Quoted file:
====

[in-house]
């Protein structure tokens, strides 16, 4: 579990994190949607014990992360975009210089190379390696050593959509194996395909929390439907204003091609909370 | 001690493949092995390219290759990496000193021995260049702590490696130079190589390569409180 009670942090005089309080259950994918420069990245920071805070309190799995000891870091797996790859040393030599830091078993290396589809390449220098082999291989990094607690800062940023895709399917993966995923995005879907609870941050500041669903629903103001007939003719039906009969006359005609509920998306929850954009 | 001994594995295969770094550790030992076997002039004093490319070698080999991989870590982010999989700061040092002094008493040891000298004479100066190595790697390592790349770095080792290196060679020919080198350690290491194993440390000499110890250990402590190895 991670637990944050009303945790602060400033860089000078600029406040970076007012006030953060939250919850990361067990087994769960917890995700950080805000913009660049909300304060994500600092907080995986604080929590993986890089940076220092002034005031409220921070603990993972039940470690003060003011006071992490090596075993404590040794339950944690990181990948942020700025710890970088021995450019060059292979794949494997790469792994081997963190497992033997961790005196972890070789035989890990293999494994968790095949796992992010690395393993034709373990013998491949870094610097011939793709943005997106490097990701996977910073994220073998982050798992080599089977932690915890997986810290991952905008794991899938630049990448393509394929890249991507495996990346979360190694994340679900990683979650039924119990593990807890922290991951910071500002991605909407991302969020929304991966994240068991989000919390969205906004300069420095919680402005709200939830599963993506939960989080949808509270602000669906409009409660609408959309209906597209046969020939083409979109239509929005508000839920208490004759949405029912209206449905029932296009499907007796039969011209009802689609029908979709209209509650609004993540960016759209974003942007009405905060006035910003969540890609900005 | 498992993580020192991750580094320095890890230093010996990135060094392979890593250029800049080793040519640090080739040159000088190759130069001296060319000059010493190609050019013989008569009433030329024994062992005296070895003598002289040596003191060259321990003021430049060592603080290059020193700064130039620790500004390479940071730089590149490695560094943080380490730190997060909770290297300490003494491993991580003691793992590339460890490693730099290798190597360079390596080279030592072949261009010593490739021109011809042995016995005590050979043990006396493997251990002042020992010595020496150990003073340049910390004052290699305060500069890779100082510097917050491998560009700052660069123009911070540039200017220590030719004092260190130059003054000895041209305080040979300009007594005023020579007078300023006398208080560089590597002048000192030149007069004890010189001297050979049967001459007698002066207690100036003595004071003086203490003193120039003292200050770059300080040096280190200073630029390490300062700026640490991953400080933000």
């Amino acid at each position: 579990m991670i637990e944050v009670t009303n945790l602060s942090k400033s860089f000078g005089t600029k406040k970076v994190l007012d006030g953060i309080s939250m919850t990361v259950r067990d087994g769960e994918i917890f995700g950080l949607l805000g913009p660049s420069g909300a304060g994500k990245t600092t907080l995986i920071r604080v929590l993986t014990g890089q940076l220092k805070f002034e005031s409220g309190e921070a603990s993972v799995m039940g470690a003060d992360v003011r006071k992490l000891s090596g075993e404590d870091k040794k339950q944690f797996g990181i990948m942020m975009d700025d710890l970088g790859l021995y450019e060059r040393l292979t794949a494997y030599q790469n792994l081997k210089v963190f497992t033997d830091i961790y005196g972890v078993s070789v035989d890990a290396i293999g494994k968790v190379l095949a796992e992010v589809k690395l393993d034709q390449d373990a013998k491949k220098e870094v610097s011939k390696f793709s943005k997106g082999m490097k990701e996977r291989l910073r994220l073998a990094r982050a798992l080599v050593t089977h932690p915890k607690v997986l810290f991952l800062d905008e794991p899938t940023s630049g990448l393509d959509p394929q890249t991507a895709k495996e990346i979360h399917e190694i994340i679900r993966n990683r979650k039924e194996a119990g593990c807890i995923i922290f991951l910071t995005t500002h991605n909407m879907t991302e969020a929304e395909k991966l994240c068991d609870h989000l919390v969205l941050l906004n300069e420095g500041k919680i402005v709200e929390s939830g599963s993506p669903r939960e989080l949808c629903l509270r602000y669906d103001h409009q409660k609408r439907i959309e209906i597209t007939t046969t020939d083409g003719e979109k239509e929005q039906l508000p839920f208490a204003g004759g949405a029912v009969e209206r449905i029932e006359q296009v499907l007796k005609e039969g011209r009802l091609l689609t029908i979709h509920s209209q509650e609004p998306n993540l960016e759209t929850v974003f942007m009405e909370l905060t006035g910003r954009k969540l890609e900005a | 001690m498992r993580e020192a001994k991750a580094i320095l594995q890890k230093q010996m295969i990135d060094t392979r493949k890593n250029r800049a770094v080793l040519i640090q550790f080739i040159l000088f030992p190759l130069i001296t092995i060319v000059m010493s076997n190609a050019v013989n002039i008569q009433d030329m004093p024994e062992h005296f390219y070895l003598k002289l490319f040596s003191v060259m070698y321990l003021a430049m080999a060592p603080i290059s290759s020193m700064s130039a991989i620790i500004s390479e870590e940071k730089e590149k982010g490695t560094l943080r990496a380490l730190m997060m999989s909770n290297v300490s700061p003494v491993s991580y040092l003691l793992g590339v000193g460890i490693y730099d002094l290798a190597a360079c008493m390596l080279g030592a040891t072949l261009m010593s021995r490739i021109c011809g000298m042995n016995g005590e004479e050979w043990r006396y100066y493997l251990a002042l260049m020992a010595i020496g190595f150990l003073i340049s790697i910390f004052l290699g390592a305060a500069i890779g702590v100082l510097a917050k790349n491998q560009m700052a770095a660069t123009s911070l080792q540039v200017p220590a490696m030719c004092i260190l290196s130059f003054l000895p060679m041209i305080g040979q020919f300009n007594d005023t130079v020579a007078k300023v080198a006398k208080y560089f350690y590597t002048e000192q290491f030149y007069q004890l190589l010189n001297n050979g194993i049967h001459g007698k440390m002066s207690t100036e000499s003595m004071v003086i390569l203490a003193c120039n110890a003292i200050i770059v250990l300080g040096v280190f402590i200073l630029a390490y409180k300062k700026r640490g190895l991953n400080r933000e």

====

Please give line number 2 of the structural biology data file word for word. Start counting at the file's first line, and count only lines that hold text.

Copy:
């Protein structure tokens, strides 16, 4: 579990994190949607014990992360975009210089190379390696050593959509194996395909929390439907204003091609909370 | 001690493949092995390219290759990496000193021995260049702590490696130079190589390569409180 009670942090005089309080259950994918420069990245920071805070309190799995000891870091797996790859040393030599830091078993290396589809390449220098082999291989990094607690800062940023895709399917993966995923995005879907609870941050500041669903629903103001007939003719039906009969006359005609509920998306929850954009 | 001994594995295969770094550790030992076997002039004093490319070698080999991989870590982010999989700061040092002094008493040891000298004479100066190595790697390592790349770095080792290196060679020919080198350690290491194993440390000499110890250990402590190895 991670637990944050009303945790602060400033860089000078600029406040970076007012006030953060939250919850990361067990087994769960917890995700950080805000913009660049909300304060994500600092907080995986604080929590993986890089940076220092002034005031409220921070603990993972039940470690003060003011006071992490090596075993404590040794339950944690990181990948942020700025710890970088021995450019060059292979794949494997790469792994081997963190497992033997961790005196972890070789035989890990293999494994968790095949796992992010690395393993034709373990013998491949870094610097011939793709943005997106490097990701996977910073994220073998982050798992080599089977932690915890997986810290991952905008794991899938630049990448393509394929890249991507495996990346979360190694994340679900990683979650039924119990593990807890922290991951910071500002991605909407991302969020929304991966994240068991989000919390969205906004300069420095919680402005709200939830599963993506939960989080949808509270602000669906409009409660609408959309209906597209046969020939083409979109239509929005508000839920208490004759949405029912209206449905029932296009499907007796039969011209009802689609029908979709209209509650609004993540960016759209974003942007009405905060006035910003969540890609900005 | 498992993580020192991750580094320095890890230093010996990135060094392979890593250029800049080793040519640090080739040159000088190759130069001296060319000059010493190609050019013989008569009433030329024994062992005296070895003598002289040596003191060259321990003021430049060592603080290059020193700064130039620790500004390479940071730089590149490695560094943080380490730190997060909770290297300490003494491993991580003691793992590339460890490693730099290798190597360079390596080279030592072949261009010593490739021109011809042995016995005590050979043990006396493997251990002042020992010595020496150990003073340049910390004052290699305060500069890779100082510097917050491998560009700052660069123009911070540039200017220590030719004092260190130059003054000895041209305080040979300009007594005023020579007078300023006398208080560089590597002048000192030149007069004890010189001297050979049967001459007698002066207690100036003595004071003086203490003193120039003292200050770059300080040096280190200073630029390490300062700026640490991953400080933000």